Opinion: Nintendo Announces First Title In Their Free-To-Play Approach

Nintendo Announces First Title In Their Free-To-Play Approach

Nintendo mentioned that it would consider the idea of free to play games and cloud storage earlier in the spring and later announced that it would have a free to play title that would launch before the end of next March. The company only mentioned that it wouldn’t be the Mario or Pokemon franchises. Nintendo’s creative genius Shigeru Miyamoto told IGN that the first title would be in the Steel Diver franchise.

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Steel Diver is a submarine simulator which includes combat. The original game in this series was good and somewhat different—especially for a Nintendo console. After playing it, you did get the feeling that this would be a pretty regular series for Nintendo. At any rate, this will feature four-person multiplayer—online presumably. This would be a great step as Nintendo has never been particularly strong with the multiplayer game besides Monster Hunter Tri.

CEO Satoru Iwata said that the business approach to turn a profit with these F2P games would be price friendly—“balanced and reasonable” as he puts it. He also said that “free-to-play games, if unbalanced, could result in some consumers playing extremely large amounts of money, and we can certainly not expect to build a good relationship with our consumers in this fashion.” Of course that doesn’t stop EA from running with that approach and it has actually worked for them.

Nothing was said of which consoles it would appear on. It could very well be both, but it was hinted that we could see something “relatively soon” by Miyamoto.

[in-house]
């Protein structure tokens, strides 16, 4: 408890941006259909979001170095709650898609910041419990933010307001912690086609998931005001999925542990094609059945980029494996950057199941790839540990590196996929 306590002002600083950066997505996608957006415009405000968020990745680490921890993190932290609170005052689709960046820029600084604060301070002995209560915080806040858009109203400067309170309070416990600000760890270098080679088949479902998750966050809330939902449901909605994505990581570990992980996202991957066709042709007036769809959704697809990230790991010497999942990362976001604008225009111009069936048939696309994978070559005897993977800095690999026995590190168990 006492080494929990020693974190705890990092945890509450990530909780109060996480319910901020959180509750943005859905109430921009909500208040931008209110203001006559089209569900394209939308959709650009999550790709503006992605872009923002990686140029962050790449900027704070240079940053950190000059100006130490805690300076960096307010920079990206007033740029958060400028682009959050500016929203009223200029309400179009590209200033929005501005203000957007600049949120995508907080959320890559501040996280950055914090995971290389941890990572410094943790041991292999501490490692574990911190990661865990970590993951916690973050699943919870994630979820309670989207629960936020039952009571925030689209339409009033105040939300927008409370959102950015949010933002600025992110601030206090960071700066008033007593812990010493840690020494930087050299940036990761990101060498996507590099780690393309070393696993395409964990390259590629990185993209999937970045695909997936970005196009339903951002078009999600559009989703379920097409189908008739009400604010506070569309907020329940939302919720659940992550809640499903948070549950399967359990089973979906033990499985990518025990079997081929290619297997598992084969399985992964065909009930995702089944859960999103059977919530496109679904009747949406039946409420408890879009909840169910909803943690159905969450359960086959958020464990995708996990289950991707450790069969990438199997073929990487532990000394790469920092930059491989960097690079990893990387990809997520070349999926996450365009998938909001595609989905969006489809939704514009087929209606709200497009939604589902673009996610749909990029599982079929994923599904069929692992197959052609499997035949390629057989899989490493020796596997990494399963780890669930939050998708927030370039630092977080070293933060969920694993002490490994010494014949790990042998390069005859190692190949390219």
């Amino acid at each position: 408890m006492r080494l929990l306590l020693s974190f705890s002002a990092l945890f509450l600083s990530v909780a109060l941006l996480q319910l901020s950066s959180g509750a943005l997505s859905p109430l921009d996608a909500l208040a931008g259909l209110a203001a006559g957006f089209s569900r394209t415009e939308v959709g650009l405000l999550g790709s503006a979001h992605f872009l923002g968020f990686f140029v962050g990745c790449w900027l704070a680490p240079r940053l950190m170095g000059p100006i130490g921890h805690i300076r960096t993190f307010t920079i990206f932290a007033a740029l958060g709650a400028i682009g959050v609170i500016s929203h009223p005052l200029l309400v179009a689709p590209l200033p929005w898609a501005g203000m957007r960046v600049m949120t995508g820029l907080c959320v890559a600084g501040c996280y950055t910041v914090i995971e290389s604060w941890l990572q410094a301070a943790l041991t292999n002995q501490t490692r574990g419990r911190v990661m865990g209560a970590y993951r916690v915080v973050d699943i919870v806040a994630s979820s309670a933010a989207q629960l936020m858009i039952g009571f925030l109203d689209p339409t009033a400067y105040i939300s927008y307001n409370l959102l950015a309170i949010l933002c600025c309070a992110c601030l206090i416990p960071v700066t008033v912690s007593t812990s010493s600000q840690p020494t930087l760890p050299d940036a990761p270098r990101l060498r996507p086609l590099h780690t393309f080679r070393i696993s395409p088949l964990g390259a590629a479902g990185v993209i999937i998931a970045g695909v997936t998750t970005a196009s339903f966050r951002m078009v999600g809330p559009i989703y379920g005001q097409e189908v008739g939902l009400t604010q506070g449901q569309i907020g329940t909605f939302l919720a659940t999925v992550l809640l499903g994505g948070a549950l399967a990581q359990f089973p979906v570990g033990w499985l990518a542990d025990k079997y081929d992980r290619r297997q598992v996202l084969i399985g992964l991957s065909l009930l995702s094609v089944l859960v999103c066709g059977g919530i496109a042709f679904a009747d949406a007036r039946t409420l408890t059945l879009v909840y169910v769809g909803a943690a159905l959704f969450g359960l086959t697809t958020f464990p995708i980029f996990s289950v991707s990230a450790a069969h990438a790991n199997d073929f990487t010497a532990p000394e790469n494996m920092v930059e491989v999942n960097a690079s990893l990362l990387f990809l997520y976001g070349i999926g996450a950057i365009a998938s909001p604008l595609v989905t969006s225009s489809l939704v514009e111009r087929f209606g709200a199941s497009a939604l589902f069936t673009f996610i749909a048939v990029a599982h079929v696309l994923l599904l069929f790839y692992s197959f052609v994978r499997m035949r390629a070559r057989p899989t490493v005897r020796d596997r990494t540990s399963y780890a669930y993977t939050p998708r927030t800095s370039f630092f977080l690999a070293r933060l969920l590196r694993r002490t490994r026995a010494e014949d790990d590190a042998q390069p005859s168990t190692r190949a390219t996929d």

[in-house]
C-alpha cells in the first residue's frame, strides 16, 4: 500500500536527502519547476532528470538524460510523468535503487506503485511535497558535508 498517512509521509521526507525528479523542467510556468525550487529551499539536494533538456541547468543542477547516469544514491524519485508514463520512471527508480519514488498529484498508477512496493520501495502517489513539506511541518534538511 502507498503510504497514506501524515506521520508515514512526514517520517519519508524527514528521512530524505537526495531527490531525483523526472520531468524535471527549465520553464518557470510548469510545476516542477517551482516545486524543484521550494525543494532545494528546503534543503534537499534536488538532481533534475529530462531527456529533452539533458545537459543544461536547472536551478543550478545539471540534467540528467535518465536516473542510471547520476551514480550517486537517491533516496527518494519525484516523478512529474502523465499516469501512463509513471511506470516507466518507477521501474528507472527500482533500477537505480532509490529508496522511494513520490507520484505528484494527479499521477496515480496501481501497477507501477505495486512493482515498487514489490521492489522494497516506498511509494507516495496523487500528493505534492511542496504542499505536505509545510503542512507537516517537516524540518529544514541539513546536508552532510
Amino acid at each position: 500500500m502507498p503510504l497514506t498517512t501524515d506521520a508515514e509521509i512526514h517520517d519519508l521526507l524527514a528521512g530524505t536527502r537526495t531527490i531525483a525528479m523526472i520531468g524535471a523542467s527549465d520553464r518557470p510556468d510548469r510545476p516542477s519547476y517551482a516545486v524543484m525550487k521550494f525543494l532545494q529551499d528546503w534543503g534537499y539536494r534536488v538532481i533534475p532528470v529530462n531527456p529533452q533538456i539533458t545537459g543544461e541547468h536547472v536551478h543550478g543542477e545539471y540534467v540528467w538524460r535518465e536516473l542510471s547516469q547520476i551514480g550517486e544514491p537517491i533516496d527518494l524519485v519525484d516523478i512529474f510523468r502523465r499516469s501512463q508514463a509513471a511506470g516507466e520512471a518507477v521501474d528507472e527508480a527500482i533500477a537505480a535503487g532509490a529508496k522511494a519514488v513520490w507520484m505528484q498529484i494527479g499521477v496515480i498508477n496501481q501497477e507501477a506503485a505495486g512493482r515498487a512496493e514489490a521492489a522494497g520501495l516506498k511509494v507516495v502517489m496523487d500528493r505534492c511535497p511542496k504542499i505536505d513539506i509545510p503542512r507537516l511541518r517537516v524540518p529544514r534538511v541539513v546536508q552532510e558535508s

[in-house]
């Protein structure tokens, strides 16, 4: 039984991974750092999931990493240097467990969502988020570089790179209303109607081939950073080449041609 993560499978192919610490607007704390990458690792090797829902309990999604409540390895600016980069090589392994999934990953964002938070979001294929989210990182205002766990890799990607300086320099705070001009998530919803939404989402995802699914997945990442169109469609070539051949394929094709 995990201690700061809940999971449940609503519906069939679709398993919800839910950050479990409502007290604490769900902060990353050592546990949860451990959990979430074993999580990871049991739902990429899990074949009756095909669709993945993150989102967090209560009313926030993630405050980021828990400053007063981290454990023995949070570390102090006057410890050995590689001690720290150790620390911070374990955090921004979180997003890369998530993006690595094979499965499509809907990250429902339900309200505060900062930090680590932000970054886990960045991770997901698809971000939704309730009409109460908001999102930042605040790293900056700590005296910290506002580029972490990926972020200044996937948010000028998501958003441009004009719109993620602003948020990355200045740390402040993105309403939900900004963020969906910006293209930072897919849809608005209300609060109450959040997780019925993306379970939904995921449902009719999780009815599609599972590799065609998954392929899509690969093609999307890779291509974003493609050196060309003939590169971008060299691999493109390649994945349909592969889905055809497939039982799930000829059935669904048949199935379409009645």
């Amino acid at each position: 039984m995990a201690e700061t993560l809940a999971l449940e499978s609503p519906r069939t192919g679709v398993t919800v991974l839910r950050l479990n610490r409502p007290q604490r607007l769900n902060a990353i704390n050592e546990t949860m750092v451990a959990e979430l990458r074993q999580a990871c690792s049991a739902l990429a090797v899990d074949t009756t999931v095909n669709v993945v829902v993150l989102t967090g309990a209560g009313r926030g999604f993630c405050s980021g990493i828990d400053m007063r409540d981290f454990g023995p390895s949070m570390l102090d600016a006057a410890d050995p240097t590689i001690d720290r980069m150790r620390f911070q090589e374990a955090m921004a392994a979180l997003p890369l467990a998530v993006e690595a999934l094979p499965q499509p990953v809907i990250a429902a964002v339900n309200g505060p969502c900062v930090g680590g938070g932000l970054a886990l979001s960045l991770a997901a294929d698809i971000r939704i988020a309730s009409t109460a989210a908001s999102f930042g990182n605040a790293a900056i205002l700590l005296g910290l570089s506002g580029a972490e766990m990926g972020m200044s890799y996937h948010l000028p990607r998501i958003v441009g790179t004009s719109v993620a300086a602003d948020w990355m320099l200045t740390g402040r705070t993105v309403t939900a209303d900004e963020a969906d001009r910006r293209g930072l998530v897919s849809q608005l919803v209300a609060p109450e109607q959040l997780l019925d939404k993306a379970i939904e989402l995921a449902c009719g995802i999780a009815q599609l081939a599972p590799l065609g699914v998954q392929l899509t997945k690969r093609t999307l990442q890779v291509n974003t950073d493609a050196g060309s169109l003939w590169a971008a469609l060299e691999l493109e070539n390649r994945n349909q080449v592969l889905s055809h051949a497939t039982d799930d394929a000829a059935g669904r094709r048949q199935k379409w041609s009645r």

Free to play has always seen a degree of groans and eye rolling—just general dismissiveness. That increases when F2P seeps into the area of MMORPGs where players who generally aren’t going anywhere have paid actual subscriptions to get where they are and what they have for years. There’s something of a divide between players who support the game fully and those who play for free and might support the game partially. In the case of Nintendo, they’re starting off fresh by having a game based off of it from the start.

As stated before, EA does this with their Real Racing franchise and its something that numerous browser games work with. VIP in browser games such as Popmundo has more of an incentive appeal to it. The game with and without purchasing VIP aren’t all that different. You’re not “paying to win” as is the case with most F2P approaches and another reason why it’s treated with disdain.

I’m mixed on the notion of F2P. In some cases, it works perfectly if the game isn’t drastically different between subscribers and free players. Sure the ones who pay should have some goodies, but it shouldn’t create a glass ceiling where free players just can’t advance in the game. That results in a loss of potential subscribers. That’s where F2P fails. It will definitely be interesting to see what Nintendo aims to do with Steel Diver. There’s some potential for good things that could lead to more free to play franchises on the Wii U and 3DS. Better yet it could move Nintendo to do more in regards to online play which is something that dominated the last generation and the company still hasn’t fully embraced as of yet.

Starting with Kabir News in 2013, James has focused on tech, gaming, and entertainment. When not writing, he enjoys catching up on sci-fi and horror shows and comics. He can be followed on Twitter @MetalSwift.

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